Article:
One of the detriments of feeding high-fiber ingredients such as DDGS or wheat midds is some carcass yield drag. This is caused by larger hind gut adapting to higher fiber levels and more intestinal content at slaughter. “That’s why the approach we typically take when we’re trying to meet an IV restriction is we feed high levels of DDGS early, and then we back them down late. This gives us the withdrawal advantage and we avoid some of the yield drag,” he explains.
DDGS with Less Oil
DDGS with Less Oil
Ethanol plants spinning off 2-3% more oil from the DDGS byproduct is becoming more common. The practice lowers DDGS value as a feed ingredient in swine diets. To track these differences, VAST has built a database on product from about 150 ethanol plants. Called ILLUMINATE, samples are analyzed weekly to update the database. Over 3,000 samples were processed in 2011.
“ILLUMINATE allows us to put a relative value on product from each of those plants, ranking them from lowest value to highest,” Hagen says. “In January, there was about $90/ton value difference, lowest to highest. The main drivers of value are energy, then digestible amino acids and available phosphorus.
In December 2011, VAST Technical Services Director Rob Musser estimated that each 1% reduction in DDGS fat content increases the cost of a finisher diet $3 to $6 (Figure 1). On a per- ton basis, lowering DDGS fat content from 10.7% to 9.5%, a 1.2% reduction, increases diet cost $4.09/ton. By averaging nutrient profiles of DDGS from 10 ethanol plants, Musser formulated a finishing diet (1,530 kcal/lb. metabolizable energy [ME], 0.91% TID lysine) using 30% DDGS. Prices included were corn, $5.84/bu.; 46% soybean meal, $267.20/ton; DDGS, $175/ton; and fat, $0.435/lb. “It is important to remember that the incremental value of energy changes based on diet constraints and DDGS inclusion rates,” Musser notes.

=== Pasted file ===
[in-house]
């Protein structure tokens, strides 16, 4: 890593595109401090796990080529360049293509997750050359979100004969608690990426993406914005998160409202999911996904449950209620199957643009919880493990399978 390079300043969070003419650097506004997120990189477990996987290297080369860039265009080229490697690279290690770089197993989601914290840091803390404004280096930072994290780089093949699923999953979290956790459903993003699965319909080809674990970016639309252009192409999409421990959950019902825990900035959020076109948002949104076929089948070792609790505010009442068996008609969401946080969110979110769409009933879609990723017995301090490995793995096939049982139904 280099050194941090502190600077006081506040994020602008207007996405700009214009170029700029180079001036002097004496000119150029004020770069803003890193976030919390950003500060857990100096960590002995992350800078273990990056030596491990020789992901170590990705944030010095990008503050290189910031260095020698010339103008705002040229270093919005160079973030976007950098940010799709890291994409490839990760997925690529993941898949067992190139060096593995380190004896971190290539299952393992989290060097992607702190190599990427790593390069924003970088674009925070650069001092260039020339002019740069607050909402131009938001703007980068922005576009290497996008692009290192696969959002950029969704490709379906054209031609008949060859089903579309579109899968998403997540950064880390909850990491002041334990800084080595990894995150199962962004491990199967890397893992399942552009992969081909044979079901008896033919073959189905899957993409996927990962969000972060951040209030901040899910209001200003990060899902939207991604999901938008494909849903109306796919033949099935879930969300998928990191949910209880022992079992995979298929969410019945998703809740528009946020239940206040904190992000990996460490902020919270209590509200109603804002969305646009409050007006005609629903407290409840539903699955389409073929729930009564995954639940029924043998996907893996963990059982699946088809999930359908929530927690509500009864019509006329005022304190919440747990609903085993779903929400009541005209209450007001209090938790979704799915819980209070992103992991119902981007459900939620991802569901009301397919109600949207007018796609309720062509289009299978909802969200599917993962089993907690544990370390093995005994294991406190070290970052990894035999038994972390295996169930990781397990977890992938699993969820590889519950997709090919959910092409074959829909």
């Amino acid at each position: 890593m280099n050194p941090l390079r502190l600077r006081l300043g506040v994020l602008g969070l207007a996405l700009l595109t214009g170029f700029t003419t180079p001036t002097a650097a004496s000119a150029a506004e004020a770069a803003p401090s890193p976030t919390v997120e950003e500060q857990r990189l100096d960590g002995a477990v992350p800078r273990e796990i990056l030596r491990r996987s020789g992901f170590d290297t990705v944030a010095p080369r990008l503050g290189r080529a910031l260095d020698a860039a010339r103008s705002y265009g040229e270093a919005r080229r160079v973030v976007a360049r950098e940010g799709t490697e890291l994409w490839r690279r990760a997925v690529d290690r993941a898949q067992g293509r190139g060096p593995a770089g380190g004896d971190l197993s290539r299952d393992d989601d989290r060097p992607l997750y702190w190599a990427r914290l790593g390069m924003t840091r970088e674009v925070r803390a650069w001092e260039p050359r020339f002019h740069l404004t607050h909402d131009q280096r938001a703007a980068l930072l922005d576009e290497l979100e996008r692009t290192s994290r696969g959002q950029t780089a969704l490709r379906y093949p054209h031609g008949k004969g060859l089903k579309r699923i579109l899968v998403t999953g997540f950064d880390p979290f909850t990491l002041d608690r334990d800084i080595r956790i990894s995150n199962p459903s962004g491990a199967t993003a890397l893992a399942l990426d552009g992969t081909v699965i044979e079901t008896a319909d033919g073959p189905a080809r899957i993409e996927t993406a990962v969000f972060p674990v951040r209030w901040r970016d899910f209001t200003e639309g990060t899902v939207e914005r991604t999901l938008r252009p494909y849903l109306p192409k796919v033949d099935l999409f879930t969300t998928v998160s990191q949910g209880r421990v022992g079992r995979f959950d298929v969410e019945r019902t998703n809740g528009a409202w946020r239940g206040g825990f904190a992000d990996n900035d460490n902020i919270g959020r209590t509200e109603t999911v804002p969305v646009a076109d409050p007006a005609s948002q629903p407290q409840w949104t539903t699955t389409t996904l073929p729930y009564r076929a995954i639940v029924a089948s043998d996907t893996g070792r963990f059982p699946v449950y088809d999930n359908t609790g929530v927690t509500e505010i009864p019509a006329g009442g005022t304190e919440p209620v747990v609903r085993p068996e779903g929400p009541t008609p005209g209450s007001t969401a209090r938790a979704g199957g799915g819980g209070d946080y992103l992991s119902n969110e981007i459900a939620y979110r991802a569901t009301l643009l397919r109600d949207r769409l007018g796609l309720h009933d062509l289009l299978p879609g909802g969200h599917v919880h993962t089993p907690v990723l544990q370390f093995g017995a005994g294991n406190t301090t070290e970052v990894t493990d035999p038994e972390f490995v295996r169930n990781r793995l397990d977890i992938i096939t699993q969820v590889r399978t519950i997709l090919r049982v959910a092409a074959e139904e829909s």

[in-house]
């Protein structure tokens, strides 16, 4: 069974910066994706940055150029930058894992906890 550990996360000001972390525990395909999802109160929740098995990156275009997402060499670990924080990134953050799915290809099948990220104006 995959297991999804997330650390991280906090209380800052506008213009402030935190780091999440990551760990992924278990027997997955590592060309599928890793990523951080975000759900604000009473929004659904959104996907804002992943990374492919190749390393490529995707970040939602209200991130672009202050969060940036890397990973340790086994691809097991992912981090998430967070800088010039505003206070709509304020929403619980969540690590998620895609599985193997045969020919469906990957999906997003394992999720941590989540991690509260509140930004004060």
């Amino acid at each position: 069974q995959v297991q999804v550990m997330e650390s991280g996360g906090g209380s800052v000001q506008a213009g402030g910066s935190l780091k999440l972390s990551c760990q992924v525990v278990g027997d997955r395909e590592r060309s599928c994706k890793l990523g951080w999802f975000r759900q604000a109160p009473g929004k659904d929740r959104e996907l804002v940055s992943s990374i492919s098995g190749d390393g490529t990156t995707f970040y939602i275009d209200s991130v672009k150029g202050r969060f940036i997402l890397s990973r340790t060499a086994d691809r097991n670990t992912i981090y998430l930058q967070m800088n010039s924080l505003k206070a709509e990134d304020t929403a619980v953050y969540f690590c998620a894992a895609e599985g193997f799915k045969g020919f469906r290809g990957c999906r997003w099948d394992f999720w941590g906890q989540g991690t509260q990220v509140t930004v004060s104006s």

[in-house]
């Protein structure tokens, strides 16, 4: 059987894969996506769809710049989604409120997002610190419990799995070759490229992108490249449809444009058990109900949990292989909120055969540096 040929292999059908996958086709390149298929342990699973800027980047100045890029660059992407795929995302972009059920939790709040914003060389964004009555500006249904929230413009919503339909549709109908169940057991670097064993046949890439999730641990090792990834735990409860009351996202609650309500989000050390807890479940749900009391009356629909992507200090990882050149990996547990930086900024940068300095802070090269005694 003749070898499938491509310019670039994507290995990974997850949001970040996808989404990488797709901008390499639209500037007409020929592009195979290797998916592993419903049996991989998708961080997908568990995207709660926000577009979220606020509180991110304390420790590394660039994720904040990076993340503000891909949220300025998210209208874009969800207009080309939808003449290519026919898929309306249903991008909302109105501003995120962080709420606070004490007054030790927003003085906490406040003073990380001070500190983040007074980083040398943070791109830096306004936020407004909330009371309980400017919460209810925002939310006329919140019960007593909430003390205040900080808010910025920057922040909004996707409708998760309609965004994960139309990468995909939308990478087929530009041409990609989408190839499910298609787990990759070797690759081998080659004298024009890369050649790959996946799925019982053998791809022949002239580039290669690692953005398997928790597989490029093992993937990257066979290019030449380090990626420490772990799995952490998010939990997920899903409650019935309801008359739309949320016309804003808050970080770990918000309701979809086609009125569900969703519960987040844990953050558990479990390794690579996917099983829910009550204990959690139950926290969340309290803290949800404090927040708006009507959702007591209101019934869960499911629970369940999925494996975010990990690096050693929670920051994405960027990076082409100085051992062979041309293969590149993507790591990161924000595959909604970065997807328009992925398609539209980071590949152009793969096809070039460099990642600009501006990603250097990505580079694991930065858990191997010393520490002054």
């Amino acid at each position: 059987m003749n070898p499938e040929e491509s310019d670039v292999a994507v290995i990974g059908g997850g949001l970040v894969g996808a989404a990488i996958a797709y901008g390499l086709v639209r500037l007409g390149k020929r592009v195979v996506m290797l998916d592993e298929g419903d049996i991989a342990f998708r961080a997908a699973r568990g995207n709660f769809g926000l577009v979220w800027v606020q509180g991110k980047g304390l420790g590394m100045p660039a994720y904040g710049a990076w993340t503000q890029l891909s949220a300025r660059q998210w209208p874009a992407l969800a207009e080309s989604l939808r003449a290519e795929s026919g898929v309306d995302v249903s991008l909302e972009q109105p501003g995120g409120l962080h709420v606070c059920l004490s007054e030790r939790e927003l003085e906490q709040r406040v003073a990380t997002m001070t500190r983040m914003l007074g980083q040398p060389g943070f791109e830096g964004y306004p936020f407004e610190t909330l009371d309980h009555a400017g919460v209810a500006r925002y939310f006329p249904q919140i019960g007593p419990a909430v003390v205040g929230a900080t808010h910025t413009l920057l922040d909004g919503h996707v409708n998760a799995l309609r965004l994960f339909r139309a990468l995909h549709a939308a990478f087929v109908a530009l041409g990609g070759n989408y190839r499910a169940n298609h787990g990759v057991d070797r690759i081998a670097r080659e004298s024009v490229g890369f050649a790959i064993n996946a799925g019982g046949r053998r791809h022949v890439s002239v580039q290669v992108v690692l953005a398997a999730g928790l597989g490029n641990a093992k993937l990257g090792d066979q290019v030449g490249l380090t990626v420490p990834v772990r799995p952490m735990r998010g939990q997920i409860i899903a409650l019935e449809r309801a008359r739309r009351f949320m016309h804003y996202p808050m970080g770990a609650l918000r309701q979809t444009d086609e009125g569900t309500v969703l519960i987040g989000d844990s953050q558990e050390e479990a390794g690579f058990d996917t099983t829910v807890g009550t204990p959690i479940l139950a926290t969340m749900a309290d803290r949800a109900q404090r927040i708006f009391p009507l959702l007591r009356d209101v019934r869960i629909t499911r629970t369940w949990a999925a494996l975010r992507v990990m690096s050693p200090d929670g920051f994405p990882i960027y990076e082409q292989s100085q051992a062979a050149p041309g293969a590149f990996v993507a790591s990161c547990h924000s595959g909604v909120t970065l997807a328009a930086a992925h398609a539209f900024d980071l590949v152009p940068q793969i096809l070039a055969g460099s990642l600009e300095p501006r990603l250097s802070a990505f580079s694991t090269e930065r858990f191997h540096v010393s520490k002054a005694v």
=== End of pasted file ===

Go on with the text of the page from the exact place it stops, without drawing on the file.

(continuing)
In his example, with 30% DDGS inclusion rate, he explains, “the shadow price, which represents the price at which adding the first few pounds reduces diet cost for 7.5% fat DDGS was $50/ton less than that of the 10.7% fat DDGS.”
Currently, 82 of the 150 plants in the ILLUMINATE database are removing more oil from DDGS. Hagen likens the DDGS value differences from one ethanol plant to another to the performance differences between farms. “Comparing ethanol plants is like comparing farms — one is extremely well designed and operated while the other is old and decrepit and doesn’t work very well. Those are the extremes and there is everything in between.”
Hagen estimates plants can remove about 3% oil, which in a ton of DDGS is 60 lb. Valued at 50 cents/lb., that’s skimming off $30/ton in value. “When you pull out the fat, other lower-energy components, like fiber, go up. We see substantial differences in fiber from source to source. In our work, when you roll all of these factors together, the value difference is closer to $50/ton,” he says.
Add to that, every batch of DDGS is different because it is a biological process. Therefore, the database analysis also tracks nutrient variability within each plant over time. One factor that is tracked is residual starch in DDGS.
“A good plant wants residual starch levels to be low because their objective is to change starch into alcohol,” he explains. In some plants, residual starch is just 3%, while another may be 14%. There’s a huge difference in the quality of fermentation they can achieve. It’s like feed conversion in pigs. We try to turn feed into pork as efficiently as possible. The ethanol plant wants to get as much ethanol as they can from their input of corn. Residual starch is their measure of feed conversion. So, it’s not good distillers vs. bad distillers. It’s getting the right distillers in the right place,” he explains.